Rachel Beall '25
Majors: Environmental Science and Mathematics
Minors: Chesapeake Regional Studies and Chemistry
Rachel’s mom and family instilled a deep love for the environment and connection to the natural world in her; she has felt most grounded in nature for as long as she can remember. Spelunking in caves barely touched by humans, climbing to the indescribable tops of mountains, and traversing deep waters and forests have always been part of Rachel’s passions.
Rachel is double majoring in Environmental Science and Mathematics and double minoring in Chesapeake Regional Studies and Chemistry — she is eager to gain knowledge that can be applied to sustainability efforts. By cultivating a science and mathematics education at a liberal arts college, Rachel hopes to gain skills to continue research on sustainability and combatting climate change while creating a world based in harmony, deep-rooted love, and care. When she is not studying, Rachel can be found all places outside, reading, practicing yoga, or dancing.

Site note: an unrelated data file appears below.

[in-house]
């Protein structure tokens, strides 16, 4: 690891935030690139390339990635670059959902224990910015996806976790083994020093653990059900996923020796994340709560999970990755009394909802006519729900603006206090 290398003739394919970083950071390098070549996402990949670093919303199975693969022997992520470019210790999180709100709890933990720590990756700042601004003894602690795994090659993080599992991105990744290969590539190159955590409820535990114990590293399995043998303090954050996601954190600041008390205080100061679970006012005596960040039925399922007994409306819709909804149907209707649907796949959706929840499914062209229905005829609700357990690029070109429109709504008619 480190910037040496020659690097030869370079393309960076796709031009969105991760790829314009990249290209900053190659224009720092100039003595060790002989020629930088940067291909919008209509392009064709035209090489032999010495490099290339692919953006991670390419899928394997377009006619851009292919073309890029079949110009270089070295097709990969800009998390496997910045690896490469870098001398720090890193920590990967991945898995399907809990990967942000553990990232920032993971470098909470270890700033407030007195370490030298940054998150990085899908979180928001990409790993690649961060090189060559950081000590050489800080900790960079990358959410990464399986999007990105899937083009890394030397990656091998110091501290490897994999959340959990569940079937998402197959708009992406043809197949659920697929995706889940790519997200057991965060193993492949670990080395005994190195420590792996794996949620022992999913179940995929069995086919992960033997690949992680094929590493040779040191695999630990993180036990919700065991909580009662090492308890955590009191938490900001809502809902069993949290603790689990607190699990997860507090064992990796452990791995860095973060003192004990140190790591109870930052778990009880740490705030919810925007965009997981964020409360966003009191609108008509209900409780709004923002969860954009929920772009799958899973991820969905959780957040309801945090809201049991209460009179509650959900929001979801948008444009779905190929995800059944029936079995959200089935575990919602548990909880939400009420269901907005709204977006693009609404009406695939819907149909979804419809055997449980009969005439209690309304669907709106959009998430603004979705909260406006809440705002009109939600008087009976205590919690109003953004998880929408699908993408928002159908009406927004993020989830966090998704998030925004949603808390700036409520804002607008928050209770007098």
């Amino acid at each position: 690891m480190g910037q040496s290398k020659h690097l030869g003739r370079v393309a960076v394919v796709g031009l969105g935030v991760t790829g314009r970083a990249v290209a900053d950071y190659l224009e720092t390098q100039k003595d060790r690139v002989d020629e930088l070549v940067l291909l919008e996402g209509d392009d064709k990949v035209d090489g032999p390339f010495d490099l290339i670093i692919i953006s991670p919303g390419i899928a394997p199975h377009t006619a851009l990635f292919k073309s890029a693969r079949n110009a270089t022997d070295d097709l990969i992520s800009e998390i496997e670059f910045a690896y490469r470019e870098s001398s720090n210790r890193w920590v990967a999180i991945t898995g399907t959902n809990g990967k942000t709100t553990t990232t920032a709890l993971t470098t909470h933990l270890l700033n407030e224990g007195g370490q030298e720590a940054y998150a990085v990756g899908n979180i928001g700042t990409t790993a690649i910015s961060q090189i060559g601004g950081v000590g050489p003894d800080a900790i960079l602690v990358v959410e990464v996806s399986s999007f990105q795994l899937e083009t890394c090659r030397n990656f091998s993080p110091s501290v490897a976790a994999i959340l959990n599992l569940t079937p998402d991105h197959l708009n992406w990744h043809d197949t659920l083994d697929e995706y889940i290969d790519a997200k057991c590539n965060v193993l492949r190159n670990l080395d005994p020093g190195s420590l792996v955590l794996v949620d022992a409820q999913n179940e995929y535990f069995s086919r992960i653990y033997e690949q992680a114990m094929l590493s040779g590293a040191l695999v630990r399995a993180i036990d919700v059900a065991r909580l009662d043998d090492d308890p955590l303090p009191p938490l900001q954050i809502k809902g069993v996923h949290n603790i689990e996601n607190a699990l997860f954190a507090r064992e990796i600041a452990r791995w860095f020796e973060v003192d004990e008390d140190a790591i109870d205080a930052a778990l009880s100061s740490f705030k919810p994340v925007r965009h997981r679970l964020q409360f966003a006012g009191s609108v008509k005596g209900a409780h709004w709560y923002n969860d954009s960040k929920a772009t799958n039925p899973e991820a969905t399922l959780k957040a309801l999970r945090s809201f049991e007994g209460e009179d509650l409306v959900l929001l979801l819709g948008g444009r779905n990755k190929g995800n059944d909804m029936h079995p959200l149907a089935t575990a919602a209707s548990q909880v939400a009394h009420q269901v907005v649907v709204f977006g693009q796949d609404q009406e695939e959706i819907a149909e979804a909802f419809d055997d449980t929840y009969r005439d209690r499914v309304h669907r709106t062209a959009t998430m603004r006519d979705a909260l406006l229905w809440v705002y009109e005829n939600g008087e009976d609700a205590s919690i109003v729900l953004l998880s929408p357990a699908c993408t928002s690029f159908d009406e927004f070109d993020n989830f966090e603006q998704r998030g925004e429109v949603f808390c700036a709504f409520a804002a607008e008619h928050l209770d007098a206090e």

Rachel has been involved in environmental education and activism for many years; she is a member of her local Sunrise Movement activist group, has participated in and led school-wide sustainability initiatives, and is constantly developing her knowledge through literature, attending lectures, and conducting research. Rachel is interested in sustainability movements, specifically in food and fast fashion. In one project, she was given the opportunity to present research at the Johns Hopkins Applied Physics Lab after cultivating a school-wide food initiative. Through this research, she has realized how crucial immediate climate action is. Through beginning her liberal arts education, she has learned that this action must come from adaptability, harmony, equity, and intergenerational sustainability.
She is incredibly excited to continue researching and implementing sustainability efforts in college! Rachel is excited to be a member of the John S. Toll Science and Math Fellows program, the Presidential Fellows Program, and the Environmental and Society fellowship at Washington College. She is also a GIS intern, involved in the Student Government Association, and taking a beekeeping course through the college. In joining the Office of Sustainability as Permaculture Intern, Rachel is eager to gain hands-on and collaborative experience while learning the principles of permaculture. Rachel has always loved to study how human and environmental systems interact, and through this permaculture internship, she is given the unique opportunity to study just that.